CON: Saltwater pools require expert technicians for repairs.
While repairs to the filter or pump on a chlorine pool should still be handled by an experienced technician, any issues with the pool water composition can typically be fixed by testing the water and adding the necessary chemicals to create the correct balance for safe swimming.
Unfortunately, when it comes to a saltwater pool, most people don’t have the expertise required to deal with repairs on their own. The electrolytic chlorine generator is a complicated piece of equipment that should only be repaired by an expert technician to ensure that it’s working correctly and that the water is safe for swimming.
PRO: Saltwater pool owners don’t have to store dangerous chlorine at home.
Keeping concentrated forms of dangerous chemicals in the home, shed, garage, workshop, or even in a small pool box can pose a hazard to the people, animals, and plants in the surrounding area, and with a chlorine pool, it’s necessary to have these chemicals ready in order to maintain the chemical balance of the pool water.
Saltwater pools use electrolysis to split salt and create the required amount of chlorine with the electrolytic chlorine generator, so users never need to worry about storing bottles or buckets of harmful chemicals including chlorine, bromine, stabilizer, clarifier, algaecide, and more.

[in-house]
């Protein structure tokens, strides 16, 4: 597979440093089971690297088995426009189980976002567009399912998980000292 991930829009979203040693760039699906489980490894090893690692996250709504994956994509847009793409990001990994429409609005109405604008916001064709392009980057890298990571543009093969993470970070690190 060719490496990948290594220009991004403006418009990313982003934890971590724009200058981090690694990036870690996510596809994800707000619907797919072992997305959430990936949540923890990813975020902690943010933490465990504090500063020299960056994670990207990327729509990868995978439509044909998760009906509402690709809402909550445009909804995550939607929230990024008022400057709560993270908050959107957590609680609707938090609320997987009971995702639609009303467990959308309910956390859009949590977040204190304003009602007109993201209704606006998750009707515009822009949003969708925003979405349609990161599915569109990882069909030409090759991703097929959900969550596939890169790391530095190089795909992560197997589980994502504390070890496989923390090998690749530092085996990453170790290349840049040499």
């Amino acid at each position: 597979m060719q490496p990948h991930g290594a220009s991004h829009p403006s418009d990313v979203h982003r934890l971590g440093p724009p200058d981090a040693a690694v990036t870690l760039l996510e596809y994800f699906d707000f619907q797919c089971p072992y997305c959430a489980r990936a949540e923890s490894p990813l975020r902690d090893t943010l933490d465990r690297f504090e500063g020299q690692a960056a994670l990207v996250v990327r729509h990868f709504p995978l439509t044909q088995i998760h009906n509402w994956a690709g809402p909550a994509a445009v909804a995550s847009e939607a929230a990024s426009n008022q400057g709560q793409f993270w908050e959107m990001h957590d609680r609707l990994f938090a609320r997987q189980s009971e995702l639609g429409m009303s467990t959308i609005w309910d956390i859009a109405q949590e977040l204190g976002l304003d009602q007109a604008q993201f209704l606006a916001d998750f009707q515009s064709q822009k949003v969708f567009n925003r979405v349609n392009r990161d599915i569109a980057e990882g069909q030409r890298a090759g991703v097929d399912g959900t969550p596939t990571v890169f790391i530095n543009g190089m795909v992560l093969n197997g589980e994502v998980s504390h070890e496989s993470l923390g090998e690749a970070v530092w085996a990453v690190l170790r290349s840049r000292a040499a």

CON: Salt can damage some materials.
The process of breaking down salt in the water to generate chlorine in order to disinfect the pool comes with a lot of great benefits to swimmers’ skin, eyes, and hair, but the salt is a corrosive component that can damage metal objects, like heaters, ladders, diving board brackets, and more.
Over time, the salt degrades these metals, weakening ladders and brackets, and causing rusting. For this reason, it’s important to regularly inspect the interior and exterior of the pool, including all pool equipment and any nearby structures, like a shed or deck. Try to clean pool water from these surfaces whenever possible, but replace or repair the objects or structures when damage is detected.
PRO: Saltwater feels softer than traditional chlorine pool water.
Chlorine pools use store-bought chlorine to help keep the pool water balanced, but these products usually combine chlorine with binders and additives that break down in the water and increase the total dissolved solids in the pool and make the water feel harder on the skin.
The soft feeling that is often associated with saltwater pools is typically due to the low level of chlorine and total dissolved solids in the pool. Because the amount of chlorine in a saltwater pool is controlled by the electrolytic chlorine generator, chlorine levels, while remaining effective, tend to be lower than in a typical pool, where owners often “shock” the pool with high levels of chlorine. Furthermore, generating chlorine via the electrolytic chlorine generator means fewer binders and additives in the water, too.